On Wednesday, June 1st, 1910, a luncheon meeting was held at the residence of the organizing regent, Mrs. Greydene-Smith in Denver, Colorado.
Mrs. Fred Wheaton, Colorado State Regent of NSDAR and Mrs. W. S. Tarbell were honored guests. There were seven other ladies present who were proud to be charter members of the new 13th Colorado NSDAR Chapter.
The table centerpiece was a real Indian Peace Pipe tied with the NSDAR colors, and each guest was given a small replica of a Peace Pipe.
The National Society Daughters of the American Revolution had given approval for the chapter to be named “Santa Fe Trail” but before the actual charter time, it was learned that Trinidad, Colorado, was organizing a new chapter. Since Trinidad was on the old trail, the name was relinquished to them.
Mrs. Greylene-Smith suggested the name “Peace Pipe” because of its historical significance in the development of the west. The term was also indicative of “a first meeting,” and favored by all.
The first yearbook cover was distinctive and different. The spirals of smoke writhing up from the peace pipe formed the letters “NSDAR.”
Flag Day is celebrated each year on Genesee Mountain where a flagpole and a monument are erected by our chapter. The first ceremony was held June 14, 1911. Each year two flags, flown over the U.S. Capitol, are given to the City and County of Denver through the Superintendent of Parks and Recreation, who oversees the flying of the flag.
The flag base was designed and patented in 1927 by member Miss Annette Newcomb and is still in use.
May 3, 1917, Peace Pipe Chapter, along with two other chapters, planted and dedicated the first “Washington” elm tree in Washington Park.
The chapter has been active in placing markers, planting trees, and planting columbine seeds in the mountains.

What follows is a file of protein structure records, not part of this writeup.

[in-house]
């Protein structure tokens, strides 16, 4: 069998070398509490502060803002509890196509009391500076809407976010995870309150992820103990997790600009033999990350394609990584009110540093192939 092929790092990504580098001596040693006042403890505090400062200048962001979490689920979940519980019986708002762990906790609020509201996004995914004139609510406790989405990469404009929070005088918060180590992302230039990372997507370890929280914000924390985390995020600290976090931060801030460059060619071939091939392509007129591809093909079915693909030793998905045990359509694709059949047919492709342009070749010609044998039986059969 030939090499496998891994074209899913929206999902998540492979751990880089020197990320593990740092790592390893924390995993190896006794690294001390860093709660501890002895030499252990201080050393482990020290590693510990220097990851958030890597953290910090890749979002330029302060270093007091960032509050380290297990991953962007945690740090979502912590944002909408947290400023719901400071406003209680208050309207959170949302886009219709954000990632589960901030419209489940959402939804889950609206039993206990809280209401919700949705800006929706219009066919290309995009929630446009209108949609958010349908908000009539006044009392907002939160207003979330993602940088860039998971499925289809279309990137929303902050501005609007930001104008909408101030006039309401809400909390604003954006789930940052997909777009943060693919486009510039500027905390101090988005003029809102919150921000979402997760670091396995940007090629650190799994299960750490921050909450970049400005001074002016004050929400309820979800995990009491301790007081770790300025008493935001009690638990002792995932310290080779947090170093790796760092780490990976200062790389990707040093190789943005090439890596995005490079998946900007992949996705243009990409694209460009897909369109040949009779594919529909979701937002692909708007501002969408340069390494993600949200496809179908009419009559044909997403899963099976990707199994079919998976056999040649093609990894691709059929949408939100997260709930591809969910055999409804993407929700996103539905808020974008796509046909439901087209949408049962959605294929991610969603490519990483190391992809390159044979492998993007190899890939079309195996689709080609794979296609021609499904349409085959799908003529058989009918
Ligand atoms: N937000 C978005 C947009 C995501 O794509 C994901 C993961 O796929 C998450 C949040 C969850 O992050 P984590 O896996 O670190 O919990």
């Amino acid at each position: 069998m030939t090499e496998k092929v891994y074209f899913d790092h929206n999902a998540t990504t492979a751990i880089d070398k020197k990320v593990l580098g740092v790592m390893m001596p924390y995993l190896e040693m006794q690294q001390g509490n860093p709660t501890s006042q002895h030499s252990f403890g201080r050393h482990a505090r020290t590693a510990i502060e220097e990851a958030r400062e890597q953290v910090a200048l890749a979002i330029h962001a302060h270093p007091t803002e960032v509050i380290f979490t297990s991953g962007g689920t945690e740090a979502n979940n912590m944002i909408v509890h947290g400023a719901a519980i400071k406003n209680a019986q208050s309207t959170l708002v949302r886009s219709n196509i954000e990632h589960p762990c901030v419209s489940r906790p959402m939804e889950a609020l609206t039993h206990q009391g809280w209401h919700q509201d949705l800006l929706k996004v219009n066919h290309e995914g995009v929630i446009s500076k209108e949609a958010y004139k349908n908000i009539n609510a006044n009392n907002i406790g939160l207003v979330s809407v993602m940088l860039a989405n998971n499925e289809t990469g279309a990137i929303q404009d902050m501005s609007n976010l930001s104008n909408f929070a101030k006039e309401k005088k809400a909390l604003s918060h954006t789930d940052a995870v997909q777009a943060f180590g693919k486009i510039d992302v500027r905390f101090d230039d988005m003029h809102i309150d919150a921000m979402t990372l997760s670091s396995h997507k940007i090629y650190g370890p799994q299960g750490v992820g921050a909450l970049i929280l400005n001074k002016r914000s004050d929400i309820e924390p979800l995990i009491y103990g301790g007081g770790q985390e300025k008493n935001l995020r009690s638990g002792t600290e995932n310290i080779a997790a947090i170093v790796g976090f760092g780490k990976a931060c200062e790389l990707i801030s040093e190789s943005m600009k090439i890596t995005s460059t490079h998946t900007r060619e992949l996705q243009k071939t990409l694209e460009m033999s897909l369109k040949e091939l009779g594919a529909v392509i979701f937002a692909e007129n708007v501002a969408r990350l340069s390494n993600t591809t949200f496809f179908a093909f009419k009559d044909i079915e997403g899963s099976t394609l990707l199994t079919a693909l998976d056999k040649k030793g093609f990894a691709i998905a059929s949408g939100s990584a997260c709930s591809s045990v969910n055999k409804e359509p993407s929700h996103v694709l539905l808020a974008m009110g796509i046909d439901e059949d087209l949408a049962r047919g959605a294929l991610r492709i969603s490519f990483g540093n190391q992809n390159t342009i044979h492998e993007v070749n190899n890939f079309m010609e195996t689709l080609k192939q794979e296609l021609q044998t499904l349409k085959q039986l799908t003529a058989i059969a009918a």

One of our cherished traditions has been our “Peace Pipe Chapter Flag Pageant” chartered to our chapter. It is fully documented and copyrighted. It was compiled by Mrs. Arthur D. Wall with art work by Patricia Roth.
The Flag Pageant was presented the first time at a state conference in Pueblo, Colorado, and then taken to Washington D.C. and shown before the NSDAR Continental Congress in 1929. The pageant has been shown from coast to coast as well as overseas.
In 1945, the chapter received a red stone pipe that was reported to have been used at a conference between government commissioners, Chiefs of the Sioux, and other tribes in 1867. Robert R. Peale, son of Franklin Peale, who received the pipe in 1882, presented the pipe to our chapter. The chapter presented it to the DAR Museum in Washington D.C., where it is currently displayed.
The chapter began supporting the “I am an American Day” in 1941 and continues to support it although it is now known as “Citizenship Day.” We help the Naturalization Court of Denver and Arapahoe Counties to present flags and codes to new citizens at naturalization ceremonies.
The John Blue Society of the Children of the American Revolution was named for the ancestor of one of our members and is supported by the Peace Pipe and Mount Rosa Chapters.